Mechanobiology – the emerging field of biomedical engineering that is concerned with how biological mechanisms adapt and respond to external stimuli, notably stresses and strains – is now teaching us how important the idea of compliance (used here in reference to flexibility) is to medical devices. Indeed, the idea of orthopedic device stiffness has long been debated, with the current trend leading to more patient-specific applications tuned to the loading conditions. The control of orthopedic device stiffness has long been relegated to material development, with PEEK (polyether ether ketone) its shining star – first used in spine devices during the turn of the century to great success. Although PEEK is biocompatible, it’s surface lacks certain osseointegrative capabilities, leading to most implants needing a plasma spray coating of titanium or another material. As metal additive technologies continue to become more advanced, titanium is poised to again become the material king.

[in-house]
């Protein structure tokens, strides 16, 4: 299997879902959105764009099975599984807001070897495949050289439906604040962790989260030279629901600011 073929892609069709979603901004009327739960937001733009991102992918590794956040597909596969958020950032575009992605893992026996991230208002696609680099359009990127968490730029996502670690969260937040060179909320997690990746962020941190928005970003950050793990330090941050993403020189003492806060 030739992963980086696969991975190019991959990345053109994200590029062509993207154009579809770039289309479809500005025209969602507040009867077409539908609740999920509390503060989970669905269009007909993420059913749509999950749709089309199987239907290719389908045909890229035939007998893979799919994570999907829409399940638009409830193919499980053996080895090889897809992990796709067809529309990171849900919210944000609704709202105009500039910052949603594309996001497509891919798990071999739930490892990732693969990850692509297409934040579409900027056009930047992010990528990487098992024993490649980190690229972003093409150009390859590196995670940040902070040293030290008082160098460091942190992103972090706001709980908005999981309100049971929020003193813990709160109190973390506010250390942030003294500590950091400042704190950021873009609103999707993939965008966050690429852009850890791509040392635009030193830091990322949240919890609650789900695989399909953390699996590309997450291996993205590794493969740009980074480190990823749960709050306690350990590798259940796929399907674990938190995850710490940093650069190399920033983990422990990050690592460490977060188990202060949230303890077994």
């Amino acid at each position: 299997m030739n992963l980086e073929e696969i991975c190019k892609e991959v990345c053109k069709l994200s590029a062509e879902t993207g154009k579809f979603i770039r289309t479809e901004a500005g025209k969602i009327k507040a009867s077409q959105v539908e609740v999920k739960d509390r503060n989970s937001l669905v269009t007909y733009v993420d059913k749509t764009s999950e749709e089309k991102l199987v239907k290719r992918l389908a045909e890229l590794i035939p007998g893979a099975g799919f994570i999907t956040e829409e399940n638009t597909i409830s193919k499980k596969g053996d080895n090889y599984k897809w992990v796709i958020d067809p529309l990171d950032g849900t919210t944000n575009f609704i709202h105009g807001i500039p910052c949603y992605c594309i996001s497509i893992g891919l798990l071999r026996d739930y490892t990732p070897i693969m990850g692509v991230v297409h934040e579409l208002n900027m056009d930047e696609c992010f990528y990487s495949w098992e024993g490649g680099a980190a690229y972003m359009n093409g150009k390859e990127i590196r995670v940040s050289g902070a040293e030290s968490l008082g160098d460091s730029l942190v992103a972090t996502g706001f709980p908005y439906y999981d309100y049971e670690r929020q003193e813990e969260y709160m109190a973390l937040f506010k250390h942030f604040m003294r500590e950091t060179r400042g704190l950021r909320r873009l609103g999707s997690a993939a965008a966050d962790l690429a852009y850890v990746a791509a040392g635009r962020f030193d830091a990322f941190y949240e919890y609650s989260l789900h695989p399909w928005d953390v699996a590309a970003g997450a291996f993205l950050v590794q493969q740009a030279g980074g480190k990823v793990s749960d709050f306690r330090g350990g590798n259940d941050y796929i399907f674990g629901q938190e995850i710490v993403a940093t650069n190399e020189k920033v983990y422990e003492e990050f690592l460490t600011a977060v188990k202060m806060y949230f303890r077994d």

But how can engineers turn the rigid nature of metal into a benefit? The answer lies in a combination of computational modeling and an understanding of material stiffnesses – which we can analyze using Finite Elements Analysis in nTop Platform.
By investigating the stress and displacement parameters at differing compression values, the stress and displacement fields can be combined mathematically into a function
This function allows us to computationally “tune” the stiffness of a structure exactly, utilizing what I like to call “the movement of material!”
This article was first published on the nTopology blog.